Most members of the flock behave like sheep. They listen to the local authority and follow. As long as the church authorities don’t mirror the ideals presented here, they won’t come to fruition for most members, who will continue to live in fear of the other, in fear of the future, in fear of change, and, at the same time, with a misplaced sense of religious superiority.

I think you may have mistaken the Adventist Church for the Marvel Universal in reference to who is the source of problems within the church. I have yet to see a church which is exclusively dominated by a particular pastor as you seem to imply is the norm.
Churches, like countries, tend to get the leaders they deserve. I don’t want to be so facile as to say it’s all because of members that we have the challenges we do when it comes to openness. However, I have seen my fair share of pastors and administrators skewered by the sheep for attempting to be just a tad bit more inclusive than the flock was prepared to accept.
We are all in this together and it would be helpful if we chose instead of pointing the finger at the “brethren” or the “sheeple” we sought to do everything in our personal power to reflect the receptive nature off Christ.


This is a different and more forgivable issue, as members struggle to do the right thing, led by pastors.
As leaders they will have a good response to criticism of more progressive and inclusive ideas.

But most members don’t struggle with what they hear from the church. They just go with it, that being my point.

No argument there, but it won’t change the corporate church unless we all demand they change. And we won’t, based on history.

When I looked at the description of this movie, I thought “why would some ever want to go there? who say they are Christ’s followers.” Could they possibly imagine Jesus sitting through such a movie?

This is a different and more forgivable issue, as members struggle to do the right thing, led by pastors.
As leaders they will have a good response to criticism of more progressive and inclusive ideas.

But most members don’t struggle with what they hear from the church. They just go with it, that being my point.

I’m a bit confused. It sounds like you essentially affirmed the point I was trying to convey. Who bears responsibility for following along and not struggling? Is it the leadership or the ones being lead?

couldn’t agree with you more! your point is right on!

The point was against “PRIDE in one’s race, in one’s cultural heritage”. Such PRIDE, aggregated in community group-think, results in rampant racism in which individuals become blind. A good example of this is found in early 20th century German Nationalism. Even SDA were caught up in serving the good of the Fatherland, and the denomination split because of it.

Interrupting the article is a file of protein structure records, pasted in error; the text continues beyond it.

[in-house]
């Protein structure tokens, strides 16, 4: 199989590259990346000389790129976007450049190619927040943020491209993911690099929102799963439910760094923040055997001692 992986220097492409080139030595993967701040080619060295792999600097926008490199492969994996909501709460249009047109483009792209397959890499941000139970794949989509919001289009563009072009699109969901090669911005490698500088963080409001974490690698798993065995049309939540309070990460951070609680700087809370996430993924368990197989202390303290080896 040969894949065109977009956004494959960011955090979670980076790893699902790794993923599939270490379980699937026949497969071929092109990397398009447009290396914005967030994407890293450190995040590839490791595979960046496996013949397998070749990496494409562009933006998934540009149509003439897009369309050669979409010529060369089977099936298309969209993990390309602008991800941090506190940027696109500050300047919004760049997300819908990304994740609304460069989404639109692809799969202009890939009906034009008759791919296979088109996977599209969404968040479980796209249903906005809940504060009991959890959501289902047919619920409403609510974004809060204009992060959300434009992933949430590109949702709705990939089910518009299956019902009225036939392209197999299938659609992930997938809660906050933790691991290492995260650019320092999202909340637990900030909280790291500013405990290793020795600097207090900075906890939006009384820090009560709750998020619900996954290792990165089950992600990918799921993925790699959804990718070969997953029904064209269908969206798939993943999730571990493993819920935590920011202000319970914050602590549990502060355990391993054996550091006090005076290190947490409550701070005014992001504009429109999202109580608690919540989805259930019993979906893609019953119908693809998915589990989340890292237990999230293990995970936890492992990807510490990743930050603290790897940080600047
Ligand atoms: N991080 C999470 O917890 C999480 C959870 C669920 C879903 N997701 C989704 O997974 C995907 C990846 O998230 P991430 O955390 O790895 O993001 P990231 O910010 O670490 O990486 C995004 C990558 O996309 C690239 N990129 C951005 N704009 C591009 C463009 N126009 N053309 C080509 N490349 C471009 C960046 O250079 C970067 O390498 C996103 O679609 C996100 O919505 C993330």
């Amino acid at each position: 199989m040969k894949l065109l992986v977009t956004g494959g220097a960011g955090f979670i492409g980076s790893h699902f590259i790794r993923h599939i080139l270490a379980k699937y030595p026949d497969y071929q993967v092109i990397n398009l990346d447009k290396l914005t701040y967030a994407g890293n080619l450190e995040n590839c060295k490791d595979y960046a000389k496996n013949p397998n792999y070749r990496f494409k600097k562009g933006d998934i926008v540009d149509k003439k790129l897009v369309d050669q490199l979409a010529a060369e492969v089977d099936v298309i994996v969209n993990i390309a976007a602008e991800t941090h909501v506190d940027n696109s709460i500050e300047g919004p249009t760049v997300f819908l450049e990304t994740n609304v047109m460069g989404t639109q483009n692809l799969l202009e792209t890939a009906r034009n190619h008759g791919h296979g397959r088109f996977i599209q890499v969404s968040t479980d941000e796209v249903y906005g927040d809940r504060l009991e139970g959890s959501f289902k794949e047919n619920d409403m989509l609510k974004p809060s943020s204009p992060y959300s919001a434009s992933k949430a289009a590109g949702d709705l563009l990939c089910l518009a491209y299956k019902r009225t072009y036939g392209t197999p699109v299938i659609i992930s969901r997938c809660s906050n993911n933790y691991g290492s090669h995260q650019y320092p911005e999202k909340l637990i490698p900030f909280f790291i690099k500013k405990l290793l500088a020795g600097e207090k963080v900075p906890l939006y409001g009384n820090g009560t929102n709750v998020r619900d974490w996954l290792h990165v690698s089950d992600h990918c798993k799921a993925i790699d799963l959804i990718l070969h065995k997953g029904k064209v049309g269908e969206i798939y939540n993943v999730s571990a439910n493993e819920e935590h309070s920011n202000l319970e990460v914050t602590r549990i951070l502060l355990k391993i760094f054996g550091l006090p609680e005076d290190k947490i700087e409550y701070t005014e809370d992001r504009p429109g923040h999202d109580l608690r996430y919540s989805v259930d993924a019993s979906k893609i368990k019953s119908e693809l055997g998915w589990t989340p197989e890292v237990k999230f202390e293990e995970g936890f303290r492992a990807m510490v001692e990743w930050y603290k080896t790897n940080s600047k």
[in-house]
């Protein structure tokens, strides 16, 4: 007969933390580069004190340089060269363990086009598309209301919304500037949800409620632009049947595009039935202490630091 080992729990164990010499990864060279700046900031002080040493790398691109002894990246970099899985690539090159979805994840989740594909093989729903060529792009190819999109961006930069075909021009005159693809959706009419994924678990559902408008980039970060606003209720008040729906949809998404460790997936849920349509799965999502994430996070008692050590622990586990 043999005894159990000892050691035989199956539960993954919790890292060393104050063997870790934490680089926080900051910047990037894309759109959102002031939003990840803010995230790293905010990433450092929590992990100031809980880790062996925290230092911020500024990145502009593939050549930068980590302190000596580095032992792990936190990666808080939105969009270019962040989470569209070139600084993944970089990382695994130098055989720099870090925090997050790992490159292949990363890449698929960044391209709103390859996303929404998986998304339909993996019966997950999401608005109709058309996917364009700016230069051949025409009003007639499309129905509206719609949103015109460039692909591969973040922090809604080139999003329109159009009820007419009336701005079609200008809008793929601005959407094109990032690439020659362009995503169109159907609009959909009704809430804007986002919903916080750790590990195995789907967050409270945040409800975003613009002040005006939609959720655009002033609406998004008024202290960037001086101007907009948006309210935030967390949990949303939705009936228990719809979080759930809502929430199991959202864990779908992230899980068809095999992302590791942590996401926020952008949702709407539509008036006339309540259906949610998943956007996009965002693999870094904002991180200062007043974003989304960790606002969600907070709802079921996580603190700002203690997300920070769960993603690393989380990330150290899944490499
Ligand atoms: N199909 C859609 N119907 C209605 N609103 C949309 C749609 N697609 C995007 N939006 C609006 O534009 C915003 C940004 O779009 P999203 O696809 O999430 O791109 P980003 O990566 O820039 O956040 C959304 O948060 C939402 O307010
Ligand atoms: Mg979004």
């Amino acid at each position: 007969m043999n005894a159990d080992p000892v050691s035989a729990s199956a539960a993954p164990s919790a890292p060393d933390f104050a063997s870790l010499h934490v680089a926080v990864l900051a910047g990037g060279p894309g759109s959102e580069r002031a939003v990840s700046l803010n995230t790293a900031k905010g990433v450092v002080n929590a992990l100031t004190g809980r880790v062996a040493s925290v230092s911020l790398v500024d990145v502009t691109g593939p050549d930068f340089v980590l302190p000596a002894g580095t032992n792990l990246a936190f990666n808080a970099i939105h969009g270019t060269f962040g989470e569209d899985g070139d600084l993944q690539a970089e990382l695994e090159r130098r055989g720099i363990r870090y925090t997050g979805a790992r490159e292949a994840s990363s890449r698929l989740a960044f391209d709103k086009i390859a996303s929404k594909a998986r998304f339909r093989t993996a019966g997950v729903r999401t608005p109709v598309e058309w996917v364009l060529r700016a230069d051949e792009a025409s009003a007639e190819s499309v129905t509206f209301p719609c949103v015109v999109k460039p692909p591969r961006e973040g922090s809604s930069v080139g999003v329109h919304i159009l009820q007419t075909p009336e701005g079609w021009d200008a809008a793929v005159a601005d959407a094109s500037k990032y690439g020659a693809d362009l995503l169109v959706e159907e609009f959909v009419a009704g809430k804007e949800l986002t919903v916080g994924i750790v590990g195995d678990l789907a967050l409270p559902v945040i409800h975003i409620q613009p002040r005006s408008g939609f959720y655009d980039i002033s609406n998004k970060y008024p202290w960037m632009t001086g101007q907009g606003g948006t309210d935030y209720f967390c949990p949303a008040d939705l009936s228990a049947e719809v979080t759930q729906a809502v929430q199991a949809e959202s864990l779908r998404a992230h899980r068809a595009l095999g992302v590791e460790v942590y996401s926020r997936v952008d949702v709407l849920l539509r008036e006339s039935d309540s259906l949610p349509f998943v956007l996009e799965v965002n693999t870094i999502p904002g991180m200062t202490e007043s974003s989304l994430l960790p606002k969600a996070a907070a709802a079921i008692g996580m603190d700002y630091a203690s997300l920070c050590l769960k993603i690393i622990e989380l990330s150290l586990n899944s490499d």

See here: http://www.history.ucsb.edu/projects/holocaust/Research/Proseminar/corrieschroder.htm

The Jews are typical of a people who, saved from destitue slavery, turn right around and, glorying in their new-found national pride, despise “others” – which prompted Jesus to tell the parable of the Good Samaritan in answer to the question, “But, who is my neighbour?” Luke 10:25-37 Even today, you would think that the Jews of all people, after suffering the brutality of concentration camps, would never build a wall around a people whose land was taken away, and subject them to destitution.

Man is short-sighted. He doesn’t see the end of the road he is on. For this reason, Jesus even now reminds us that the things of this world are passing away, but there is something that remains forever: the character of inclusiveness and compassion which transcends the suit and tie, the djellaba, the organ, the jembe, the pew, the river bank, the bank account, the stunningly attractive face, the beautiful skin …

Naked you came from your mother’s womb, and naked you will return to dust; but if you clothe yourself in righteousness, you will shine like the stars forever and ever. Philippians 3:7-11

Remember that.


Not certain exactly what, but something seems diametrically amiss here.

I suspect that our real question is, can the SDA teach the MCU, and open-arms, welcome it into their sanctuaries, with all of the attendant baggage?

Priorities, that niggling question of intent. Should we choose to further enrich the MCU, too?
And like the rest of society, worship fawningly at its many altars?
What, exactly, does the MCU effectively teach our larger culture-how best can we refute that?

IF “the SDA” can (or ought) be taught by Hollywood, we seem to have missed the mark, and badly, if it were only by virtue (or lack therof) regarding racially delineated conferences.
We ARE a house divided, what does that portend for us?
And if we seek unity from the silver screen, what do we to the unity in spirit?
See Eph4;3, Mark3;25